Sanchez’s sister, Betania Sanchez, arrived in Cúcuta in February. Back in Venezuela, she used to have a cleaning job, which earned her about $3.35 per month. It wasn’t enough to afford food and other basic needs. Betania now sells coffee and snacks near the border, and she makes an average of $6 to $9 on a good day. She tries to send money back home and chips in when her sister and brother-in-law need cash. She works long hours but is thankful that at least she’s getting by. “They think that we’re living here like a millionaire, and that’s actually what I thought [when I was in Venezuela],” she said. There are no millionaires to be found, of course, “but at least here … your effort bears fruit.”
The economic activity is also good for Cúcuta, which has seen an increase in commerce in recent years. Francisco Unda, the manager of the National Business Association’s regional branch there, explains that although migrants participate in the informal economy and send money back home, small businesses on the Colombian side of the border also profit as thousands of Venezuelans come to buy goods there. “The economic and social situation in Venezuela creates a new market, and it’s the market of essential needs,” Unda said.
In the past, when Venezuelans had a stronger currency, they purchased more expensive goods such as electronics or high-quality clothing items. Some of these were produced in Colombia, and others were imported. But the crisis drastically altered what goods are being traded—and who is benefiting. “Right now it is no longer the case,” he said. “They buy toilet paper, medicines, diapers, milk. … This is very good for small businesses on the Colombian border.”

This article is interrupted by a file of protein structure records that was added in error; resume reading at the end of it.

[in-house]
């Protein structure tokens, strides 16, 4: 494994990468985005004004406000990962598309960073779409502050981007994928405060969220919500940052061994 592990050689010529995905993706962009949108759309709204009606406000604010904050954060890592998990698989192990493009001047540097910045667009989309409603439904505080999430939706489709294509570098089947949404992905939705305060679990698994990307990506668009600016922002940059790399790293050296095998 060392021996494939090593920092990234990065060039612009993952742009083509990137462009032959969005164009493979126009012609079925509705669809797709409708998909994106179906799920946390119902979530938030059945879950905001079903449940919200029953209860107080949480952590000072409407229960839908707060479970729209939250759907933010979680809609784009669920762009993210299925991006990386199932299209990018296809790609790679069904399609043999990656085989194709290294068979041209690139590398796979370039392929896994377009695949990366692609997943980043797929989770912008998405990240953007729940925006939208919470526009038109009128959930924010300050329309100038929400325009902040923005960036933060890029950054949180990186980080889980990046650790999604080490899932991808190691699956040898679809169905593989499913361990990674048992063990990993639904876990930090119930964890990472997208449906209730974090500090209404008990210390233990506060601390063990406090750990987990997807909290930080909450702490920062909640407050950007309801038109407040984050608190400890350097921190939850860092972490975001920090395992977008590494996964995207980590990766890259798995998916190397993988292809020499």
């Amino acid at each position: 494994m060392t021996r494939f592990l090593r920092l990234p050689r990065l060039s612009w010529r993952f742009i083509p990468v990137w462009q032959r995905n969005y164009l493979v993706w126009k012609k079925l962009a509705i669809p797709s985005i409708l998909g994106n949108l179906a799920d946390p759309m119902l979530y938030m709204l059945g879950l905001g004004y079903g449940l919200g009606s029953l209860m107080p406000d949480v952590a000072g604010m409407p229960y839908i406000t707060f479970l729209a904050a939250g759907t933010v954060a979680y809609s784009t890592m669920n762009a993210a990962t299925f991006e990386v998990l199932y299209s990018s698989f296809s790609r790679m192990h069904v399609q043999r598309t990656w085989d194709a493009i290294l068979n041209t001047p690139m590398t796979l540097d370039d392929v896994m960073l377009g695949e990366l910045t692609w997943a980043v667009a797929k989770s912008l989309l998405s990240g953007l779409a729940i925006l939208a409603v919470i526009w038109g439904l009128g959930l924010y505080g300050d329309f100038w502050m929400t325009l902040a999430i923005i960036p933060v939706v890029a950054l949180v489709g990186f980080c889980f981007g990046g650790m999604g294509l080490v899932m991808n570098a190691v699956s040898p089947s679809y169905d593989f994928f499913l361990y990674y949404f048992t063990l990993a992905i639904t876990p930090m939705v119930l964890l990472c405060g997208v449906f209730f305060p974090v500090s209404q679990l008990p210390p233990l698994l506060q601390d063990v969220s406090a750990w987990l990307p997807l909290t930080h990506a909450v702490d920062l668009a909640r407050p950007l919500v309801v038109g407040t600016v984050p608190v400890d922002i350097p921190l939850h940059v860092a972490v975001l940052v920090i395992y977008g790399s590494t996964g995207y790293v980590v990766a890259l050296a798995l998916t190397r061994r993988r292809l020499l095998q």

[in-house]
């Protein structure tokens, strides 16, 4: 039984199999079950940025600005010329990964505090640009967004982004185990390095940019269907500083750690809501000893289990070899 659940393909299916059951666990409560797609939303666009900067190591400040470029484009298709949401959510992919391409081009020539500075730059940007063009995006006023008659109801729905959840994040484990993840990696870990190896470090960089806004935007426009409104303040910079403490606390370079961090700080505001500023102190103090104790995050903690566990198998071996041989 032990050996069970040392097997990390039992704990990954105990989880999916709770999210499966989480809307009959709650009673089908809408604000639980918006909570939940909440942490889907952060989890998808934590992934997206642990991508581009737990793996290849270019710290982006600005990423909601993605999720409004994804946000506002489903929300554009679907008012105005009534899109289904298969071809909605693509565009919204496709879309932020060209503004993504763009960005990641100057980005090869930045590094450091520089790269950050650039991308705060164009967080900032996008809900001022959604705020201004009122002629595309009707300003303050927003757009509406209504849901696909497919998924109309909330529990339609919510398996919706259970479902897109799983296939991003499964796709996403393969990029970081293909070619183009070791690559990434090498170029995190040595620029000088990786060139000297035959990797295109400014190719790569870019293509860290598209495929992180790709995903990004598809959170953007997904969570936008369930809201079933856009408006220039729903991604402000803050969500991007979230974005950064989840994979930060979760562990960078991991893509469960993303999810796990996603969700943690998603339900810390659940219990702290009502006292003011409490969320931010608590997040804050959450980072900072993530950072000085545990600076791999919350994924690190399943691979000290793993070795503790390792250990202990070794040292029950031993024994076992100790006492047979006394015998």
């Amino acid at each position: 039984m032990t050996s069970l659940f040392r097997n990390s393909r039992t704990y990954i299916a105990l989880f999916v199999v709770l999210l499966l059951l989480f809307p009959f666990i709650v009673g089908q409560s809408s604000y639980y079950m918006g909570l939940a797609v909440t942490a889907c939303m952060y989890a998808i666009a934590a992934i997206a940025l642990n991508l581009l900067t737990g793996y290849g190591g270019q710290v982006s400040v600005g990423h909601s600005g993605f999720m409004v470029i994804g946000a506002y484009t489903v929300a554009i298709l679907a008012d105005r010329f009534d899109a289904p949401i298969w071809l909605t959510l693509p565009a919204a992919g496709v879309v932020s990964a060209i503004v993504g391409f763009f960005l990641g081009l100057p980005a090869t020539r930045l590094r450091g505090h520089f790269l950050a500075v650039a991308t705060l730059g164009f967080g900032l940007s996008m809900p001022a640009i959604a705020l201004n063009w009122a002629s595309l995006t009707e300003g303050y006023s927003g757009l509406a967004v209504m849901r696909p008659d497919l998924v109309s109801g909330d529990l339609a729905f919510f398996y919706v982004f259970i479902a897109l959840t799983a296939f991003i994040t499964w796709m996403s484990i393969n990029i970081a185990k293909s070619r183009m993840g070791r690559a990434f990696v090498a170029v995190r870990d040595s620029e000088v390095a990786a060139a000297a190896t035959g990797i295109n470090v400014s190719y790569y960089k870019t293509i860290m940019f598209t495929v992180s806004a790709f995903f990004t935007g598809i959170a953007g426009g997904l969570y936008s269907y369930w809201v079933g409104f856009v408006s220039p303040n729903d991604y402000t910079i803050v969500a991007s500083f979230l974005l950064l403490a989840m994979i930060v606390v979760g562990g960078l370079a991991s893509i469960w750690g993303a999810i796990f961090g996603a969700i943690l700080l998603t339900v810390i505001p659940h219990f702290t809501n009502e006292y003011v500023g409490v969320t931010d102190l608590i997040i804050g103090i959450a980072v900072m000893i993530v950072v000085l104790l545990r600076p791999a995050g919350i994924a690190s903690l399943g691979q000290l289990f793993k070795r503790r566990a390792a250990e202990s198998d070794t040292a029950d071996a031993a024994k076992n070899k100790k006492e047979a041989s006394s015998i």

To be sure, although increased economic activity might be beneficial for both the migrants and the locals in the near term, it could have less positive consequences in the long run. Cúcuta has one of the highest unemployment rates in the country—about 16 percent—and Venezuelans are willing to accept lower wages. Although Colombians have so far been largely receptive to their new neighbors, that could change. Estefania Colmenares, the editor in chief of the local La Opinión newspaper, explained that a lot of migrants work “in exchange for a plate of food, accommodations, or the possibility of bathing daily, instead of a salary.” And that, she said, is “shaping an odd labor market” in Cúcuta. Local and international organizations have already begun collaborating to create job opportunities for migrants and locals in the border areas, and the United Nations Development Programme is backing some of these initiatives.
So far, Sanchez and her family are coping well enough with their new reality. But their future in Cúcuta is uncertain. “I don’t want go back to Venezuela,” she said. “Every time I call home, [they] tell me that everything is getting worse.” As she talks, the silhouettes of the hills across the border in Venezuela darken as the night falls.
Laura Pérez Sánchez and Juan Arredondo contributed reporting.